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The problems associated with insulating brick, block, or concret walls vary depending upon environment, construction, and even sunlight. I is critical to get a for sure assessment of the overall situation. This is an instance where money spent on a documented professional consultant money well spent. I have come behind DYI folks many times....some of them ...


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List of issues: Getting the space conditioned. This may be really easy or insanely difficult. Depends on what is on the other walls of bathroom and where your ducts are in your house. Getting electric. Should be no big deal. Getting water. Might be a bigger deal than electric but probably not a huge thing. Getting exit plumbing. Given that the ...


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What he's suggesting would be to make the attic inside the building envelope, therefore you'd be heating and cooling the attic along with the house. You either need insulation at the attic floor or attic ceiling. One or the other is the building envelope. If you google some of the terms you can learn a lot. If the house is a standard, single open roof I'd ...


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Building Air Standard (BAS) is sometimes referred to as BAS - ACH This appears to be a (I begin to think deliberately, after quite a few vague web results) slippery number to track down, but it appears to be essentially an estimation of "natural air changes per hour" based on the blower door test. Simply calling it "Estimated ACH" would apparently be too ...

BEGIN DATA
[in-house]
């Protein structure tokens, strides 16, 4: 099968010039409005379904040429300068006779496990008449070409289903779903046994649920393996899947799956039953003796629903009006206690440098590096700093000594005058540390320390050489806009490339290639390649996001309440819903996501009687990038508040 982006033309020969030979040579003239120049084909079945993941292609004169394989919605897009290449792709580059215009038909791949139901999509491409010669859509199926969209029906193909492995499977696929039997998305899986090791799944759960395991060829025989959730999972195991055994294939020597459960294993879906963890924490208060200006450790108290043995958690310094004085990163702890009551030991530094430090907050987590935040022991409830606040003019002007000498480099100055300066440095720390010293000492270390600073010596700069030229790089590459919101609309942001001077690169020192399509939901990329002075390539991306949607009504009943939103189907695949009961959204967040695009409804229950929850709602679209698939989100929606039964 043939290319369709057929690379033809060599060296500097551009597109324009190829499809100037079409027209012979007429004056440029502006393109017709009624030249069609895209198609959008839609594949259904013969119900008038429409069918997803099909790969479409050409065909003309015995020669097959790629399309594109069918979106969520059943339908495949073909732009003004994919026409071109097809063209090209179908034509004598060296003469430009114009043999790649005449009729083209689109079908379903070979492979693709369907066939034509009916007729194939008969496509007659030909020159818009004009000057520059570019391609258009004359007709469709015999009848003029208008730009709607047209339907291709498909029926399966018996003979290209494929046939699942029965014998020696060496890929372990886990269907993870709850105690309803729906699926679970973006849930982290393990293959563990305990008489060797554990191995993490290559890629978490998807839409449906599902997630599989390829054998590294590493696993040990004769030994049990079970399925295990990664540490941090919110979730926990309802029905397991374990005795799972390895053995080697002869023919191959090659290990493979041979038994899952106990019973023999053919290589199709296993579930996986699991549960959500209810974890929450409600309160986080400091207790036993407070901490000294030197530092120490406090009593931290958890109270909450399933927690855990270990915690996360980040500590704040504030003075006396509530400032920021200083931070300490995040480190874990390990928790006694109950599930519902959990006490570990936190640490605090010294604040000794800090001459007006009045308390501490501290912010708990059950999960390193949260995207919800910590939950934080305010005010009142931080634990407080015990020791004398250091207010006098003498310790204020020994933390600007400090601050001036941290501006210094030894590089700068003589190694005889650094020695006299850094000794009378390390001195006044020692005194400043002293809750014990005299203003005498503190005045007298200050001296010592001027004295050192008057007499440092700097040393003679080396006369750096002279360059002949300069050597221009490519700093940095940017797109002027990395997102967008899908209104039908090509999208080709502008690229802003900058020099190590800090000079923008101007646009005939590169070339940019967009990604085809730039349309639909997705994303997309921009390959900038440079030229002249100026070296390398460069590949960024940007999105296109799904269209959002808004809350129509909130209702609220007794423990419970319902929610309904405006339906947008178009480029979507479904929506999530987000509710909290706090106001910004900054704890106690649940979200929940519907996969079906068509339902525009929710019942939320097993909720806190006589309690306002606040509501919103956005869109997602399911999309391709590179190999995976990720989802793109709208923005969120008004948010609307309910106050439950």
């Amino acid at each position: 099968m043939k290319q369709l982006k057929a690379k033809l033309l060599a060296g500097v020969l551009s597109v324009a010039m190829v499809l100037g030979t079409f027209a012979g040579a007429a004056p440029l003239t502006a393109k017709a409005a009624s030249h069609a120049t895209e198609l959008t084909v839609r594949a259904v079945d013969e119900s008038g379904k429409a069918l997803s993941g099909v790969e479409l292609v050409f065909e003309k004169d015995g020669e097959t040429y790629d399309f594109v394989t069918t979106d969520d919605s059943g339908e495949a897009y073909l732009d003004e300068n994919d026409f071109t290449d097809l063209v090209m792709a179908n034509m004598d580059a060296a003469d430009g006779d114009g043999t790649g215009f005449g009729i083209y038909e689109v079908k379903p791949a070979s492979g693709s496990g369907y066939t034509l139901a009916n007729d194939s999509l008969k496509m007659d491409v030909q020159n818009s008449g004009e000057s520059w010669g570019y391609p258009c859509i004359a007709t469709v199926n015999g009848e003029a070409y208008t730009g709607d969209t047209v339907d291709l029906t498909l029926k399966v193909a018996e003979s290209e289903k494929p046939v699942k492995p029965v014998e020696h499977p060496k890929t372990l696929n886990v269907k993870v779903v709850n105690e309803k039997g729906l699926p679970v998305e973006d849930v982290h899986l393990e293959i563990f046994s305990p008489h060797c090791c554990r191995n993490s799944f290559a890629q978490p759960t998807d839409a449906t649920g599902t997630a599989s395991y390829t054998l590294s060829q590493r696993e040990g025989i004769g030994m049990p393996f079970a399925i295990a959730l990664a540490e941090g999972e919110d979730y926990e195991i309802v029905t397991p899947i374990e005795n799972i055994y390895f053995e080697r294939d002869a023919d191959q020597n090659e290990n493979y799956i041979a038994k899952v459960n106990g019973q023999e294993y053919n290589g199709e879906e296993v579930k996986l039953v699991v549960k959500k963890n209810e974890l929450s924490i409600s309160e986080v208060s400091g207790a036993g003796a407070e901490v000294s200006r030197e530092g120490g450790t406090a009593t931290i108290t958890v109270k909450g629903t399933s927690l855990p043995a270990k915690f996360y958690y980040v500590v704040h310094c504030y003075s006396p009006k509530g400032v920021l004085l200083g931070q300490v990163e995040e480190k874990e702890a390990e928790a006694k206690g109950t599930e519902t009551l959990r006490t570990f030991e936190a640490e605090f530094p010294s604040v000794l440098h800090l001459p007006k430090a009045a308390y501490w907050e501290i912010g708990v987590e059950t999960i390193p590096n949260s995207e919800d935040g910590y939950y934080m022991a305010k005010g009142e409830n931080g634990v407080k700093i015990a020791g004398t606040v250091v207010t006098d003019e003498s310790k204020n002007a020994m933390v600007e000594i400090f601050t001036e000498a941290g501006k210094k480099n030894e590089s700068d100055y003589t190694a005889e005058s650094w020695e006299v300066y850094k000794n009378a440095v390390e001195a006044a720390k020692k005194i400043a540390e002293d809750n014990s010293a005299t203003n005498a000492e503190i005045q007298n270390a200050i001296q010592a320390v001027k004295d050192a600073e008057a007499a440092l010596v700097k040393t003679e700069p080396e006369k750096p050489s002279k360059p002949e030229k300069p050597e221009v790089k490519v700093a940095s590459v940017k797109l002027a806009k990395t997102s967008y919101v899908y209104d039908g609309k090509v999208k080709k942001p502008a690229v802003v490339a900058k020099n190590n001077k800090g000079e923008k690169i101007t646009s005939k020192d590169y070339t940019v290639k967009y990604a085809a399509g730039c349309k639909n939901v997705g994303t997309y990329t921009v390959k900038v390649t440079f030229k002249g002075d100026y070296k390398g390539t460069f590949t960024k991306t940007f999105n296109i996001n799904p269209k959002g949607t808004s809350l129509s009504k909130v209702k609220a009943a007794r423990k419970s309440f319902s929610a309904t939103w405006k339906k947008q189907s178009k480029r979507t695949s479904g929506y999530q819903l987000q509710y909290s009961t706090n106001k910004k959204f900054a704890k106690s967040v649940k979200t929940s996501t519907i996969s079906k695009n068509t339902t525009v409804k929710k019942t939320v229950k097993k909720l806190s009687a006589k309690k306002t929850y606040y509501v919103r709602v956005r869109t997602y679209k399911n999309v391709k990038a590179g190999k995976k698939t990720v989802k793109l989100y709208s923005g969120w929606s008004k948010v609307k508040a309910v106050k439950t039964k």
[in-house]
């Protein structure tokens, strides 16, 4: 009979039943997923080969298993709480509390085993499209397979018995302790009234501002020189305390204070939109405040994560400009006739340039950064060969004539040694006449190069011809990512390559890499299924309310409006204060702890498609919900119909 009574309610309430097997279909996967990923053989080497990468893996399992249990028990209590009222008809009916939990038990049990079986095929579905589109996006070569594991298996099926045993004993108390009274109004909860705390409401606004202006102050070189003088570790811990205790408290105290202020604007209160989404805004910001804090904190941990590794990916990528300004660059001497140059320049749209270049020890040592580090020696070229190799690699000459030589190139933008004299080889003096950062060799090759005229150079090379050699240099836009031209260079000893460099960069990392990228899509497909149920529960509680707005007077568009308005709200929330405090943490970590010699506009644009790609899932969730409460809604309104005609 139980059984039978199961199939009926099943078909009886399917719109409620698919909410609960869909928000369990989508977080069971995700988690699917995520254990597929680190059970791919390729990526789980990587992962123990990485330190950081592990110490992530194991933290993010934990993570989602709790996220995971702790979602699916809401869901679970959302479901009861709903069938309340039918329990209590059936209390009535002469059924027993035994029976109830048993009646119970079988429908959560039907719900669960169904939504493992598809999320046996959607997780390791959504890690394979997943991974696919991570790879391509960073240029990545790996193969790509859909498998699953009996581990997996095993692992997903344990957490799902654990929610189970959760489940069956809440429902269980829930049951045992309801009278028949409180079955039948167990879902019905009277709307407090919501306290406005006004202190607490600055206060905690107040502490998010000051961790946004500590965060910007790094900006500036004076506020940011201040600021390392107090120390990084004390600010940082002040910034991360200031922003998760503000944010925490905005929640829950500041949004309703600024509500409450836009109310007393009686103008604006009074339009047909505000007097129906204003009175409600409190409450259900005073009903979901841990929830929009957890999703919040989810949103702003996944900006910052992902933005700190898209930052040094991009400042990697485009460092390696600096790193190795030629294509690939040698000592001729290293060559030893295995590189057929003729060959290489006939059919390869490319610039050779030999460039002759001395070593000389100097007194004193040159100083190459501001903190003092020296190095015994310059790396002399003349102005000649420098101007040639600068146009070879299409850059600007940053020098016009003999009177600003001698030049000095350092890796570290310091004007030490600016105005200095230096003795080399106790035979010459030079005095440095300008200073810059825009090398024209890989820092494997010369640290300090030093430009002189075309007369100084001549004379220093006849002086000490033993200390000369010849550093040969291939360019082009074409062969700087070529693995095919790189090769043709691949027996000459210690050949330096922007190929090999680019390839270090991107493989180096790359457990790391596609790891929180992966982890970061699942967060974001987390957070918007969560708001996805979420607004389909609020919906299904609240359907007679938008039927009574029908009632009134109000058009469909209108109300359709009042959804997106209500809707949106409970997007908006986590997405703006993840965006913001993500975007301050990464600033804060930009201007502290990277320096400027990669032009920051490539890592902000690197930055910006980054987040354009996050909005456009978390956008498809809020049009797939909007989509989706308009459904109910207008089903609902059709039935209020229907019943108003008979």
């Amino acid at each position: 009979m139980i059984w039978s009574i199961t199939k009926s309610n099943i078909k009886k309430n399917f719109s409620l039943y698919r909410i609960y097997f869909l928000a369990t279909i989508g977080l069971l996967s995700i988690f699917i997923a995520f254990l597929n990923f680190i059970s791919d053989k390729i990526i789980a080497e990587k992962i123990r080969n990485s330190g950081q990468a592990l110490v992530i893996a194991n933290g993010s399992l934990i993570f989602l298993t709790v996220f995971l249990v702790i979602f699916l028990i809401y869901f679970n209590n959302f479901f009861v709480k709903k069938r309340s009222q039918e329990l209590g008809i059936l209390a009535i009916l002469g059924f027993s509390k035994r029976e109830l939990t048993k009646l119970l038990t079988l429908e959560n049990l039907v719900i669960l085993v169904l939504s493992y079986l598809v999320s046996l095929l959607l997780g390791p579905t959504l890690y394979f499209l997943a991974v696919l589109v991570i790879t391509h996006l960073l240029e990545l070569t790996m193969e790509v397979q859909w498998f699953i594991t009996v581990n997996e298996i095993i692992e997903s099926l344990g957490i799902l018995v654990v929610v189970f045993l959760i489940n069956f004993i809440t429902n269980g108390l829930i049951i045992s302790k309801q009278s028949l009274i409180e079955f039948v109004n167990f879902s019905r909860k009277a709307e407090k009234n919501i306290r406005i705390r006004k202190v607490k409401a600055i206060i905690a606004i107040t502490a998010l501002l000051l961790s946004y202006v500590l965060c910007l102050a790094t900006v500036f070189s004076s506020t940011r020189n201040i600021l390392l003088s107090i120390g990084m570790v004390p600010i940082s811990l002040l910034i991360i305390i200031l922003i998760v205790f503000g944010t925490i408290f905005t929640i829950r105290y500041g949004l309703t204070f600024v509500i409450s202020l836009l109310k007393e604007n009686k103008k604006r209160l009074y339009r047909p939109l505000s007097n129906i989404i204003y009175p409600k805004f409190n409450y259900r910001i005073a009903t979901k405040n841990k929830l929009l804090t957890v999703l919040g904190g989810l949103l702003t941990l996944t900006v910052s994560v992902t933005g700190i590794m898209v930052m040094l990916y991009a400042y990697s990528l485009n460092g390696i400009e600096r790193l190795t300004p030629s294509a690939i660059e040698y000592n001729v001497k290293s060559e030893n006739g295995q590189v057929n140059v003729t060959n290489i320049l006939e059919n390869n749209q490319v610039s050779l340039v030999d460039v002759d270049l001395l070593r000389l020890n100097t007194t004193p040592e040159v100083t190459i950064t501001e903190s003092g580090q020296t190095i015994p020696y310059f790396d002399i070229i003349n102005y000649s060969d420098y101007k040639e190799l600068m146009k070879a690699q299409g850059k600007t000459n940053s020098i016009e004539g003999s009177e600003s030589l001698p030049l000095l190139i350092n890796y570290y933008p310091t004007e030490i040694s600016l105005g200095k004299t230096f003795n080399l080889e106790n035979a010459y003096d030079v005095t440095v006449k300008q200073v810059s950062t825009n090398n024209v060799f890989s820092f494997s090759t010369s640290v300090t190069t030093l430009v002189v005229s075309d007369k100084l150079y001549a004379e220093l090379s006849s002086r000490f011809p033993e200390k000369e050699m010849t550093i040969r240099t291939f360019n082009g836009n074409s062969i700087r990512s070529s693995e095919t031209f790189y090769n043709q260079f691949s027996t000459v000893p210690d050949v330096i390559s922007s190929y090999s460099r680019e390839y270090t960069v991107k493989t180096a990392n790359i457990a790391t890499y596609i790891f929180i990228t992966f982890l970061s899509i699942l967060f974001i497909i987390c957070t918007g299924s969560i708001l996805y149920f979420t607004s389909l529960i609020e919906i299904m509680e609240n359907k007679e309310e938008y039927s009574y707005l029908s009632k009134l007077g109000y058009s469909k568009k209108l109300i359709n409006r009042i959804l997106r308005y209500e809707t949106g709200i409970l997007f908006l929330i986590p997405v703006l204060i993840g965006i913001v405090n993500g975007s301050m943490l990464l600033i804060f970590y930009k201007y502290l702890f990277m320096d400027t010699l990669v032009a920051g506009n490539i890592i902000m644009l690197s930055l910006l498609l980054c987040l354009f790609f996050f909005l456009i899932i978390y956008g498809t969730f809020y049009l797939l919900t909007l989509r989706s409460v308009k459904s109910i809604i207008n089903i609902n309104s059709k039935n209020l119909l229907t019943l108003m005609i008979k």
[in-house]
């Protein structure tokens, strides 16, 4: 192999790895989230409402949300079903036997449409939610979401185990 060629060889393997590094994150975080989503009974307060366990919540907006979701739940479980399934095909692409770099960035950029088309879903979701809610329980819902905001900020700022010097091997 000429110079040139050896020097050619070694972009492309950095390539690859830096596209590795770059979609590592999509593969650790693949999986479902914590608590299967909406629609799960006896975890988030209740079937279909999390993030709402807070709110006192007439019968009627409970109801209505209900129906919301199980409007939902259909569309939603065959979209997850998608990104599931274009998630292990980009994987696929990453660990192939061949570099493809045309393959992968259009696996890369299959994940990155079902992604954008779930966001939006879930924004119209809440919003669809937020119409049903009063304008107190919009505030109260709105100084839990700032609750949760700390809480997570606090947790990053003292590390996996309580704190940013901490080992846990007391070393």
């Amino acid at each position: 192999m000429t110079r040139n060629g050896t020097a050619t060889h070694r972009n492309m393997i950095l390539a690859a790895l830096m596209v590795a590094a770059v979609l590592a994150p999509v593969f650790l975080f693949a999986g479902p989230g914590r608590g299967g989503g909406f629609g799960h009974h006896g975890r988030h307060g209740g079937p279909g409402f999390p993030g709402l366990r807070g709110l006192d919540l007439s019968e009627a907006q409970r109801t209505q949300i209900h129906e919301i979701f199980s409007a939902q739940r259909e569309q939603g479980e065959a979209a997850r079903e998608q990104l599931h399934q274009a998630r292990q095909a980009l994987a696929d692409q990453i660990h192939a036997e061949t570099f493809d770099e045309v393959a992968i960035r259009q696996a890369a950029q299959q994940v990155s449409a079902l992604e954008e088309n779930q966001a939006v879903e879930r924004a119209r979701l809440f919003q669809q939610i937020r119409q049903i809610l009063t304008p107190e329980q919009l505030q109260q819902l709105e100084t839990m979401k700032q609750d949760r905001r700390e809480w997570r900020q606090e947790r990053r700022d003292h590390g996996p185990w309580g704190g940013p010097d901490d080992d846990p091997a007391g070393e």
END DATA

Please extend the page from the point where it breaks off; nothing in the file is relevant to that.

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Is the seal on the sump cover in good condition? Also, from the look of it the floor in question is the second level (i.e. half-dug next to a deeper, full-dug basement) correct? Only if you are really confident in the (other) sump pump in the lower basement should you consider doing anything at all to modify that pump well or piping. Sumps are not usually ...


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Air sealing is more important than vapor sealing. All assemblies (wall and ceiling) need to be able to dry out. If you prevent air passage AND provide sufficient insulation to prevent condensation, you don't need or want an impervious layer. Cables,plumbing vents, ducts and lighting fixtures are notorious sources for air leaks. These can be stopped ...


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Sounds like your concrete slab is un-insulated around the perimeter and/or the bottom. The very conductive flooring material (tile) doesn't help; the combination of these two means that the floor has very little thermal resistance to heat flow, so you constantly lose heat through the slab. If the heat you generate is quickly rising through the second floor, ...


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To make long story short from what I see my best guess is that you have condensation issue. Most likely since your pump is in the corner there is somewhere thermal insulation missing and since you said that there is draft that means cold air is coming inside. Where from?.... I cannot be 100% sure. My money would be on the wall because most likely places ...



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